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There Is Nothing Wrong with Being an Introvert

January 17, 2024 Mahevash Shaikh

For the longest time, I felt something was wrong with me for being an introvert. While most kids my age loved noisy parties and socializing, I preferred quiet one-on-one conversations and the company of books. In tenth grade, when an unimaginative bully called me "boring," I took her jibe to heart. It took me a couple of years to realize she was dead wrong. I am not boring; I am an introvert. And there is nothing wrong with being an introvert. 

Introversion Is a Personality Type, Not a Choice

According to SimplyPsychology, 

"Introverts and extroverts are two contrasting personality types, introduced in 1910 by Carl Gustav Jung, existing as part of a continuum with each personality type at separate ends of the scale. Introverts prefer solitude and find energy in alone time, while extroverts thrive on social interaction and seek external stimulation."1

As the above definition indicates, introverts and extroverts are polar opposites. While introverts feel relaxed in small social settings, extroverts prefer big groups of people. While introverts recharge by spending time alone, extroverts feel lonely and drained when they are by themselves. I know this because I am an introvert who knows a couple of extroverts, and it never fails to surprise me how much we differ.

Introversion is a personality type, and personality is determined by one's genetics and their environment. Before I turned 11, I was an extroverted child. I loved being around people and always needed to be in the spotlight. Then, anxiety and bullying turned me into an introvert. When depression entered my life at 13, the transformation became permanent. And today, at 33, I remain an introvert. Are there days when I want to change into an extrovert? Yes, there are. The world is built for extroverts, after all. But these days are few and far between. For the most part, I have accepted who I am -- and so should you. Watch the video below to learn how I accepted myself for being an introvert.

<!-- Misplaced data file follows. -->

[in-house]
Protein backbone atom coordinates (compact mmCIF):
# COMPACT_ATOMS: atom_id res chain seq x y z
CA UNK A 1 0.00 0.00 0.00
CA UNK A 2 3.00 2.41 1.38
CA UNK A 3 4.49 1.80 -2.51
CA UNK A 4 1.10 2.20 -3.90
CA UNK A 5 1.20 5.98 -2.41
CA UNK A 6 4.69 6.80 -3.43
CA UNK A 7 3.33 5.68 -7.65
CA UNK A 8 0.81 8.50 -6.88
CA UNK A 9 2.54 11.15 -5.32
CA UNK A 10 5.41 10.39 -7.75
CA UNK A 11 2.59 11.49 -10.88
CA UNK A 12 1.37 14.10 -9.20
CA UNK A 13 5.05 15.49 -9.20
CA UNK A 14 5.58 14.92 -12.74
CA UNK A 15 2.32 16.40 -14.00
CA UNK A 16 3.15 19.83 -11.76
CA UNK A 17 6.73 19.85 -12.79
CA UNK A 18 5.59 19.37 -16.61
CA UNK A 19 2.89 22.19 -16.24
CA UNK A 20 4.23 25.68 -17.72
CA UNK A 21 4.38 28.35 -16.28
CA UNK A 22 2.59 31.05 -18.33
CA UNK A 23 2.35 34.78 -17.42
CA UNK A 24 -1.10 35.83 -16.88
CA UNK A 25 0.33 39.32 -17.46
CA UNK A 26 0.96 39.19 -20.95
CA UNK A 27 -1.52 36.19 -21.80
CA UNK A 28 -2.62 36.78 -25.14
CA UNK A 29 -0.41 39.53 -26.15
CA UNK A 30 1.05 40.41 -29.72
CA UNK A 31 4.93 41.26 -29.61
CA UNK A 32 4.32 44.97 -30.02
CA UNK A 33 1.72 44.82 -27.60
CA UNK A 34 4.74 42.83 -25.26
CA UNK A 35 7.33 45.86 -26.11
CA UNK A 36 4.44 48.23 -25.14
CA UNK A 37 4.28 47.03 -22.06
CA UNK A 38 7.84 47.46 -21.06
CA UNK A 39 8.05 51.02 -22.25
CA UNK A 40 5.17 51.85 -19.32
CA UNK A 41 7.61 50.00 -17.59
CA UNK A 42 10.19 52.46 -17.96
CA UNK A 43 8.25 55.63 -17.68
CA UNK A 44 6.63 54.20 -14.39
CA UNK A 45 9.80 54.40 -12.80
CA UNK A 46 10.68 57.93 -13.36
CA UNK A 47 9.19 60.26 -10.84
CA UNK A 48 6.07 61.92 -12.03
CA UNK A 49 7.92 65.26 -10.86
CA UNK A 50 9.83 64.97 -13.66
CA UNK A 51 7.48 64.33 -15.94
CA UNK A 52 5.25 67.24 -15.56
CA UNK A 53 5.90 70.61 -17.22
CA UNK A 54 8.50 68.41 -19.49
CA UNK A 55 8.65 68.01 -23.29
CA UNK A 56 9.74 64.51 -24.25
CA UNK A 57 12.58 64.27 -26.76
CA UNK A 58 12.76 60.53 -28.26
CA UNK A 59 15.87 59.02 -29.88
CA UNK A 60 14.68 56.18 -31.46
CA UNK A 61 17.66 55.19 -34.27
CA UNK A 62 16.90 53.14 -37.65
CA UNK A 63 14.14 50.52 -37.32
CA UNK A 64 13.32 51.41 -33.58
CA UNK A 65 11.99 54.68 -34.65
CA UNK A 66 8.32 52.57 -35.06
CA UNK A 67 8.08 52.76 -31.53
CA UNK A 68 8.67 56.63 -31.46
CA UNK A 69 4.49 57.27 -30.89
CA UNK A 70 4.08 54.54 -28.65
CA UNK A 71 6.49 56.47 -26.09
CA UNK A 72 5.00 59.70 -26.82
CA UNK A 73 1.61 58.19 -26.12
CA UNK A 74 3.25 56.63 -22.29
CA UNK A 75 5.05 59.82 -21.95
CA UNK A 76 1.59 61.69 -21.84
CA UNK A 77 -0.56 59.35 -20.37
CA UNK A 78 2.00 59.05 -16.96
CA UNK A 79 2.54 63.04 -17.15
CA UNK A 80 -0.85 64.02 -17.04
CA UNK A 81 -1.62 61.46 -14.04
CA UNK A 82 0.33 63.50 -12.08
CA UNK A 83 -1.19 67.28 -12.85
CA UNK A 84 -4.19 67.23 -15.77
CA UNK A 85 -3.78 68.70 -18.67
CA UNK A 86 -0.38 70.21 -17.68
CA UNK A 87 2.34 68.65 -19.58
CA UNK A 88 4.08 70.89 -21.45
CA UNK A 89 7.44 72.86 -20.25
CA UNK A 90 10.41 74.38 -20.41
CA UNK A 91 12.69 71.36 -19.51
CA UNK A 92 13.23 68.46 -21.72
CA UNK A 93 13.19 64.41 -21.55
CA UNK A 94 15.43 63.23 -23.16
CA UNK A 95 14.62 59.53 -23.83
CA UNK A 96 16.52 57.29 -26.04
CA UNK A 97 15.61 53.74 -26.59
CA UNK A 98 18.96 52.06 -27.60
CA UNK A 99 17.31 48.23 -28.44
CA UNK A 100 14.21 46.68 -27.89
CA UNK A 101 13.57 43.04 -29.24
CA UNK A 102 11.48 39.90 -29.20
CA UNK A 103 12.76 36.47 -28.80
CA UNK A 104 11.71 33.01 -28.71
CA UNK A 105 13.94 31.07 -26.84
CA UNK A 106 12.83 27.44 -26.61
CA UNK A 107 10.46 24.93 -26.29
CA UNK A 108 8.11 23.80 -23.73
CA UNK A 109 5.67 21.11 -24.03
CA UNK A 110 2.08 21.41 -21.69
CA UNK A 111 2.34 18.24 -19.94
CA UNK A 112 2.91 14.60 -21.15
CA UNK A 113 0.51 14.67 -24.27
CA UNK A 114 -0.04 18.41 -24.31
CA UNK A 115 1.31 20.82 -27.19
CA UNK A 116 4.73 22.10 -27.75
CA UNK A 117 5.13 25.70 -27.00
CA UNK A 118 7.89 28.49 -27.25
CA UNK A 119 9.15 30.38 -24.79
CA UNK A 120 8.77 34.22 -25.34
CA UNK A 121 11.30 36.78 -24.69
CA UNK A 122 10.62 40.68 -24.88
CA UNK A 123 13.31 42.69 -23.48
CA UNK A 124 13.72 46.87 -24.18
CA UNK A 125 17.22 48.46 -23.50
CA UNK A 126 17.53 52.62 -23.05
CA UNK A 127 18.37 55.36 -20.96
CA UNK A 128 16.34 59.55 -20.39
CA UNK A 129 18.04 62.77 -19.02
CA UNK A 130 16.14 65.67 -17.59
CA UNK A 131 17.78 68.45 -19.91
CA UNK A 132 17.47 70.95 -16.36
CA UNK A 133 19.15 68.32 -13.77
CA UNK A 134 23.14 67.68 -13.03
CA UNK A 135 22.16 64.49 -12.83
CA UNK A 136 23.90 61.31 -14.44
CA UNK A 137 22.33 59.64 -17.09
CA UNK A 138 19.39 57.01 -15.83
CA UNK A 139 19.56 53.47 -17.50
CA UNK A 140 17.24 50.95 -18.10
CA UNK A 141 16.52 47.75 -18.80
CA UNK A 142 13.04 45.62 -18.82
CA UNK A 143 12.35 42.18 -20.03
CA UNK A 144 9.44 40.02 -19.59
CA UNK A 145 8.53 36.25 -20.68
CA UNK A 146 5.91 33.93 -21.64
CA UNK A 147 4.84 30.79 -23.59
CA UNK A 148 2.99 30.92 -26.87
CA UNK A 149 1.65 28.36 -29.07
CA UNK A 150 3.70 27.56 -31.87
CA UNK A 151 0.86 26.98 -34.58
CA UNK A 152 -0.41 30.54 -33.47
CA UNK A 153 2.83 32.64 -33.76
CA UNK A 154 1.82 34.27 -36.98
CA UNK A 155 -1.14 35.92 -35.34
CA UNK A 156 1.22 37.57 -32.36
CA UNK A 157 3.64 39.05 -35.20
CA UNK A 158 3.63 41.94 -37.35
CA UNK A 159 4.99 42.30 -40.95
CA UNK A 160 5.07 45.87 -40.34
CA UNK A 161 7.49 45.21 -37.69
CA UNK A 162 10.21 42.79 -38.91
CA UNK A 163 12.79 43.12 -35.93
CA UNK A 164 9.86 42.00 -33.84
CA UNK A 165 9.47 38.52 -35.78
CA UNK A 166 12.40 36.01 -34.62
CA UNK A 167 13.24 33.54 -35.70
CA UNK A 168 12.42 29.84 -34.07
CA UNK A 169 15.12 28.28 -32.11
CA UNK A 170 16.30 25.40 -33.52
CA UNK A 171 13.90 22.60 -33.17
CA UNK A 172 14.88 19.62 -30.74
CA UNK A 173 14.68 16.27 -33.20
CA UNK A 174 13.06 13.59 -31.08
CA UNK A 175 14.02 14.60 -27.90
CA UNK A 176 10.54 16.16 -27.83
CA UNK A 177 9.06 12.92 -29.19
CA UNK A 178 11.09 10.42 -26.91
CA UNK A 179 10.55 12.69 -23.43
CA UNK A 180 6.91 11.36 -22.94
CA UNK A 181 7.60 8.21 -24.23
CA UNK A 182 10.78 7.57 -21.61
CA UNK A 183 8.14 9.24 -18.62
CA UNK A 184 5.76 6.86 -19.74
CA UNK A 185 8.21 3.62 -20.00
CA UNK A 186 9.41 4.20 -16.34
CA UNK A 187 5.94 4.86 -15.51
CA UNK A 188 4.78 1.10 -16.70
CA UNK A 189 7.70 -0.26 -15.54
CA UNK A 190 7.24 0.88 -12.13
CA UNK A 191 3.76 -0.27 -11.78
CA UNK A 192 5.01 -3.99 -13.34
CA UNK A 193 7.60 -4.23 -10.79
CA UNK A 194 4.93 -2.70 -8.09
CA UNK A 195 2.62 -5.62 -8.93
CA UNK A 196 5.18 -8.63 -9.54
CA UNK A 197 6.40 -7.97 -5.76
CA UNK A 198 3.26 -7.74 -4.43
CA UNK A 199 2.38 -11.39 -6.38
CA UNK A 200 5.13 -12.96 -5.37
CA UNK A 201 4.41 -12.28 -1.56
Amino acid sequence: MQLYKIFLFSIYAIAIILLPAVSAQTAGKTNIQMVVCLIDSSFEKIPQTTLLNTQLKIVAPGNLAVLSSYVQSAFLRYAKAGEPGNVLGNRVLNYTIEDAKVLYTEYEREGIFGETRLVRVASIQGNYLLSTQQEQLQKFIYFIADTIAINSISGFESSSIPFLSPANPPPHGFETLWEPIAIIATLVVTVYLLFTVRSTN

Being an Introvert Is Normal, and You Shouldn't Hide It  

Society perpetuates extroverts as the ideal personality type, which is why we introverts often feel like misfits. But think about it: the world needs listeners/introverts as much as it needs speakers/extroverts. Plus, nobody should have to pretend to be someone they are not. If you are an introvert, please do not put on the mask of an extrovert to fit in. I have never done this myself, but I have read horror stories of introverts who had to deal with fatigue, anxiety, mood swings, loneliness, and even depression -- all because they spent years pretending to be extroverts. Instead of trying to pass as an extrovert, why not focus on your strengths being an introvert? Like I said, there is nothing wrong with being an introvert. Own it. 

Source

  1. MSc, O. G. (2023). Introvert vs. Extrovert Personality: Signs, Theories, & Differences. Simply Psychology. https://www.simplypsychology.org/introvert-extrovert.html

APA Reference
Shaikh, M. (2024, January 17). There Is Nothing Wrong with Being an Introvert, HealthyPlace. Retrieved on 2024, April 15 from https://www.healthyplace.com/blogs/mentalhealthforthedigitalgeneration/2024/1/there-is-nothing-wrong-with-being-an-introvert



Author: Mahevash Shaikh

Mahevash Shaikh is a millennial blogger, author, and poet who writes about mental health, culture, and society. She lives to question convention and redefine normal. You can find her at her blog and on Instagram and Facebook.

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